Conquer inflation

(China Daily)
Updated: 2010-11-23 14:18
Large Medium Small

The ongoing war against soaring consumer prices is one that the Chinese government must fight and fight well.

Domestically, inflation not only disproportionately hurts the poor, it will also hinder the country's pursuit of consumer-led growth in the coming years.

Internationally, the price rises will only add to the uncertainty about the growth prospects of the Chinese economy, which is essential to a lasting global recovery.

The latest move to contain excess liquidity and the forceful measures that the central government has taken to stabilize prices show the determination of Chinese policymakers to fight inflation.

Though these moves may not be enough to tame inflation once and for all, they are a good start before more aggressive actions become necessary to battle inflation that is unlikely to end anytime soon, as debt-laden rich countries keep flooding the world economy with their newly printed money.

Last Friday, the Chinese central bank ordered a 50 basis point increase in reserve ratios for banks in an effort to cool the country's fastest rise in consumer prices in two years. This followed a hike in benchmark interest rates for the first time in three years.

In another move, the State Council ordered local governments to take detailed steps to rein in surging food prices, which usually account for one-third of the country's consumer price index.

Unconventional as it may look, the central government's call for price intervention by local authorities to drum up supply and crack down on hoarders and speculators will help quash expectations of higher prices.

The double-digit rise in food prices is surely to blame for the 4.4-percent consumer inflation in the year to October. But this does not mean major food items are in short supply.

In fact, preliminary data indicates that the country's summer harvest has not suffered too much from bad weather and the autumn harvest, which accounts for three quarters of total grain production, is projected to register a new record high.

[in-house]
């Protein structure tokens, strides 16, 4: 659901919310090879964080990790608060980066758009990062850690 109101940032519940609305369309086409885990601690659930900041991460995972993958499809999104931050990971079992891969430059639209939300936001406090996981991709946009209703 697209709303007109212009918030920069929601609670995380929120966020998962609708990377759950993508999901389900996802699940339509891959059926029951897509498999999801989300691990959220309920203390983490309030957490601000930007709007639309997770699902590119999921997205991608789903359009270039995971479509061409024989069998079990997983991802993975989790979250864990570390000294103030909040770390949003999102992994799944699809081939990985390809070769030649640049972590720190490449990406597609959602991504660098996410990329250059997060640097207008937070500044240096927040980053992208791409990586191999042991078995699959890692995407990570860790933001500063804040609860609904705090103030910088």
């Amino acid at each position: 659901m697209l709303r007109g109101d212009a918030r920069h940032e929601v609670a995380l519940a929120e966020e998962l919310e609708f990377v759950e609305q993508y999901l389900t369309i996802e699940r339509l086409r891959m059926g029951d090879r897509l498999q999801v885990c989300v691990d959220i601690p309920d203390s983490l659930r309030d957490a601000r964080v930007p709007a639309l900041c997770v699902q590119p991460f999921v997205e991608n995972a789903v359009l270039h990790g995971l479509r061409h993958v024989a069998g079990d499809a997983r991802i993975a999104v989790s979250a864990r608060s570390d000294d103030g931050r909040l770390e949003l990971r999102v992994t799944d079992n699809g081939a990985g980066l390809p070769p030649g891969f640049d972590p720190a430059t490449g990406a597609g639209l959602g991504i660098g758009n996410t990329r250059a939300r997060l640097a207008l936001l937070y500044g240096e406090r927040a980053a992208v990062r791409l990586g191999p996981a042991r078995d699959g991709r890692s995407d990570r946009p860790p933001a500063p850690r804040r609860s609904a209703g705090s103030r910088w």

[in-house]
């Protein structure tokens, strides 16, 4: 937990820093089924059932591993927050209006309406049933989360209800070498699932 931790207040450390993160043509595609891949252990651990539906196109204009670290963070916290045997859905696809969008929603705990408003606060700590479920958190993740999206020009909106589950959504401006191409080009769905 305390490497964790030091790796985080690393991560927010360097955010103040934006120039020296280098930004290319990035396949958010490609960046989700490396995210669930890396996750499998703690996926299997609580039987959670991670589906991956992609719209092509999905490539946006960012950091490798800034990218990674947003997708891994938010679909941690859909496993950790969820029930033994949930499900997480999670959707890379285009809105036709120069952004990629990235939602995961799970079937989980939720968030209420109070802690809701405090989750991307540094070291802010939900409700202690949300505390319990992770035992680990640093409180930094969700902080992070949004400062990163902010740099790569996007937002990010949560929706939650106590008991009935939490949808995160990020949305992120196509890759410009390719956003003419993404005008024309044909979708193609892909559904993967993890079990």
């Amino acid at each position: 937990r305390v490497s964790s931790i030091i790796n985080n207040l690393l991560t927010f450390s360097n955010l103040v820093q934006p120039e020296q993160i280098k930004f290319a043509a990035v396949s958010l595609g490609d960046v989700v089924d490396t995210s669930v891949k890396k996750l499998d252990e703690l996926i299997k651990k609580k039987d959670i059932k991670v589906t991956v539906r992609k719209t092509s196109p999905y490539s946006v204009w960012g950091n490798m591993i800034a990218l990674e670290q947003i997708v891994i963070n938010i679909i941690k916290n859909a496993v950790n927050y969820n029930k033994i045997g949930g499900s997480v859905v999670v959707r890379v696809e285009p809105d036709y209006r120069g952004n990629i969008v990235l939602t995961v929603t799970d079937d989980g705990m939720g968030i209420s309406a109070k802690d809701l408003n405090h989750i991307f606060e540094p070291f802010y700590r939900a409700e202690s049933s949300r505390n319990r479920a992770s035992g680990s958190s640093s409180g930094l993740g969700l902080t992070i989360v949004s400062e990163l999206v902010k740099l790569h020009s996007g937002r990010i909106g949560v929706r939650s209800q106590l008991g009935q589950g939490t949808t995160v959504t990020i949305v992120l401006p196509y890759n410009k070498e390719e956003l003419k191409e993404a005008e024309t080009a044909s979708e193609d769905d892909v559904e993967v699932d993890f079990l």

Conquer inflationTheme park numbers rising
Related readings:
Conquer inflation China confident of keeping a lid on inflation: NDRC
Conquer inflation China rolls out measures to fight inflation
Conquer inflation Putting a brake on inflation
It is obvious that the ongoing food-led inflation is largely a result of excess liquidity in the home market.

Policymakers have shown no hesitation in tightening monetary supply though the pace of such tightening is still subject to enormous pressure from international capital inflows.

Better than that, the Chinese government has also attached great importance to raising unemployment benefits, pensions and the minimum wage in line with inflation.

If such expedient fiscal policies can be forcefully implemented, they will serve as a useful measure to help low-income groups cope with the present inflation. More importantly, they may even be extended to address the long-term problem of the widening income gap.

By substantially tilting fiscal policies in favor of the poor, the fight against inflation can give a big boost to China's pursuit of inclusive and consumer-led growth. That is another good reason to fight it hard.